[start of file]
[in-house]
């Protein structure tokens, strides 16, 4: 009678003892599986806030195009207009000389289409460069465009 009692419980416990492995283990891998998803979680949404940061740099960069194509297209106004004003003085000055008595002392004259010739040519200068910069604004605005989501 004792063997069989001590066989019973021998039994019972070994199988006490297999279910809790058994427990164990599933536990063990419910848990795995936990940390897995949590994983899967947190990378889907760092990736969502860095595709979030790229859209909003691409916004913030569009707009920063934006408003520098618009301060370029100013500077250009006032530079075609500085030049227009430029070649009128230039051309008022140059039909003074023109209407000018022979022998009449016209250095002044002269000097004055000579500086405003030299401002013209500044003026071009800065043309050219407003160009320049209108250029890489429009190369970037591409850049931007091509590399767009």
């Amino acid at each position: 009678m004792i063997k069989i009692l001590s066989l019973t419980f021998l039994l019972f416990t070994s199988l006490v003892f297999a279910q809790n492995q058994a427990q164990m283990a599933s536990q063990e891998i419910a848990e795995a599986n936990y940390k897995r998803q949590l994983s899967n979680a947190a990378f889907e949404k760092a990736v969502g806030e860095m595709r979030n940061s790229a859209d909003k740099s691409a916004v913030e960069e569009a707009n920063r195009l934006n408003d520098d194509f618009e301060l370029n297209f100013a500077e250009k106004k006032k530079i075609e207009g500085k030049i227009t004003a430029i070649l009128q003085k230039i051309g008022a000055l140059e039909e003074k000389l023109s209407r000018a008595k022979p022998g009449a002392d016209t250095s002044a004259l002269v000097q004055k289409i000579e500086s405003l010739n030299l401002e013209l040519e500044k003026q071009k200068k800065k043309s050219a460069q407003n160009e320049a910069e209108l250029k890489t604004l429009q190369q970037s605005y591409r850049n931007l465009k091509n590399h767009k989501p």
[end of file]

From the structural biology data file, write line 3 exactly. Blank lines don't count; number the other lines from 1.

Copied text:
């Amino acid at each position: 009678m004792i063997k069989i009692l001590s066989l019973t419980f021998l039994l019972f416990t070994s199988l006490v003892f297999a279910q809790n492995q058994a427990q164990m283990a599933s536990q063990e891998i419910a848990e795995a599986n936990y940390k897995r998803q949590l994983s899967n979680a947190a990378f889907e949404k760092a990736v969502g806030e860095m595709r979030n940061s790229a859209d909003k740099s691409a916004v913030e960069e569009a707009n920063r195009l934006n408003d520098d194509f618009e301060l370029n297209f100013a500077e250009k106004k006032k530079i075609e207009g500085k030049i227009t004003a430029i070649l009128q003085k230039i051309g008022a000055l140059e039909e003074k000389l023109s209407r000018a008595k022979p022998g009449a002392d016209t250095s002044a004259l002269v000097q004055k289409i000579e500086s405003l010739n030299l401002e013209l040519e500044k003026q071009k200068k800065k043309s050219a460069q407003n160009e320049a910069e209108l250029k890489t604004l429009q190369q970037s605005y591409r850049n931007l465009k091509n590399h767009k989501p």